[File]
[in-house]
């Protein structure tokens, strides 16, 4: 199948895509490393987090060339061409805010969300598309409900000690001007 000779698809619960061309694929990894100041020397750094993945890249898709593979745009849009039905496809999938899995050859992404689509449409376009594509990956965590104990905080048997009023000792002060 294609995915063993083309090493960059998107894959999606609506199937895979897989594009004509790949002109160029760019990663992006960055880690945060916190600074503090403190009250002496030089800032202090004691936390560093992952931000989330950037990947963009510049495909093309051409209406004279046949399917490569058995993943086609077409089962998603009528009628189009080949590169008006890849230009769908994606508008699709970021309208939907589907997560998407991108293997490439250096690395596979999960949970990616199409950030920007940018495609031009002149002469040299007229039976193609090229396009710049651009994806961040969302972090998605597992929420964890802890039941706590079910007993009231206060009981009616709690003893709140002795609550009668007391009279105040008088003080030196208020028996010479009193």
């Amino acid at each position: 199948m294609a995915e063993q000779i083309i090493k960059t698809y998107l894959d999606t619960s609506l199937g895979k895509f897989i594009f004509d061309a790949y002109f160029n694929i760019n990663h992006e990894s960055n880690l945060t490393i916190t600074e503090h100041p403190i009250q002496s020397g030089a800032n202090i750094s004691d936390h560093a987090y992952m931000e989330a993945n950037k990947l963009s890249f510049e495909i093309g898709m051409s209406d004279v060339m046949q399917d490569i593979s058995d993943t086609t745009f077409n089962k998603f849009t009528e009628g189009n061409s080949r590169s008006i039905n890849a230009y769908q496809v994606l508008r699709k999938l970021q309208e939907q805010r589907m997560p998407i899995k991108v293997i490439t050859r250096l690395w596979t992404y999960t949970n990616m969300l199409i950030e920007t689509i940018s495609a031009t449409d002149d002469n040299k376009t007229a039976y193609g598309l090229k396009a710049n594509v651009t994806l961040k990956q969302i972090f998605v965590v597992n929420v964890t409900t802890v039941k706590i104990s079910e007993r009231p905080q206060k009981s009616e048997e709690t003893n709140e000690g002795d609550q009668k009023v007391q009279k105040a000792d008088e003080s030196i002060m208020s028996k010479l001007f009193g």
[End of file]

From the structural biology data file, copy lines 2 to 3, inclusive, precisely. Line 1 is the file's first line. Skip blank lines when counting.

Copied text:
């Protein structure tokens, strides 16, 4: 199948895509490393987090060339061409805010969300598309409900000690001007 000779698809619960061309694929990894100041020397750094993945890249898709593979745009849009039905496809999938899995050859992404689509449409376009594509990956965590104990905080048997009023000792002060 294609995915063993083309090493960059998107894959999606609506199937895979897989594009004509790949002109160029760019990663992006960055880690945060916190600074503090403190009250002496030089800032202090004691936390560093992952931000989330950037990947963009510049495909093309051409209406004279046949399917490569058995993943086609077409089962998603009528009628189009080949590169008006890849230009769908994606508008699709970021309208939907589907997560998407991108293997490439250096690395596979999960949970990616199409950030920007940018495609031009002149002469040299007229039976193609090229396009710049651009994806961040969302972090998605597992929420964890802890039941706590079910007993009231206060009981009616709690003893709140002795609550009668007391009279105040008088003080030196208020028996010479009193």
């Amino acid at each position: 199948m294609a995915e063993q000779i083309i090493k960059t698809y998107l894959d999606t619960s609506l199937g895979k895509f897989i594009f004509d061309a790949y002109f160029n694929i760019n990663h992006e990894s960055n880690l945060t490393i916190t600074e503090h100041p403190i009250q002496s020397g030089a800032n202090i750094s004691d936390h560093a987090y992952m931000e989330a993945n950037k990947l963009s890249f510049e495909i093309g898709m051409s209406d004279v060339m046949q399917d490569i593979s058995d993943t086609t745009f077409n089962k998603f849009t009528e009628g189009n061409s080949r590169s008006i039905n890849a230009y769908q496809v994606l508008r699709k999938l970021q309208e939907q805010r589907m997560p998407i899995k991108v293997i490439t050859r250096l690395w596979t992404y999960t949970n990616m969300l199409i950030e920007t689509i940018s495609a031009t449409d002149d002469n040299k376009t007229a039976y193609g598309l090229k396009a710049n594509v651009t994806l961040k990956q969302i972090f998605v965590v597992n929420v964890t409900t802890v039941k706590i104990s079910e007993r009231p905080q206060k009981s009616e048997e709690t003893n709140e000690g002795d609550q009668k009023v007391q009279k105040a000792d008088e003080s030196i002060m208020s028996k010479l001007f009193g």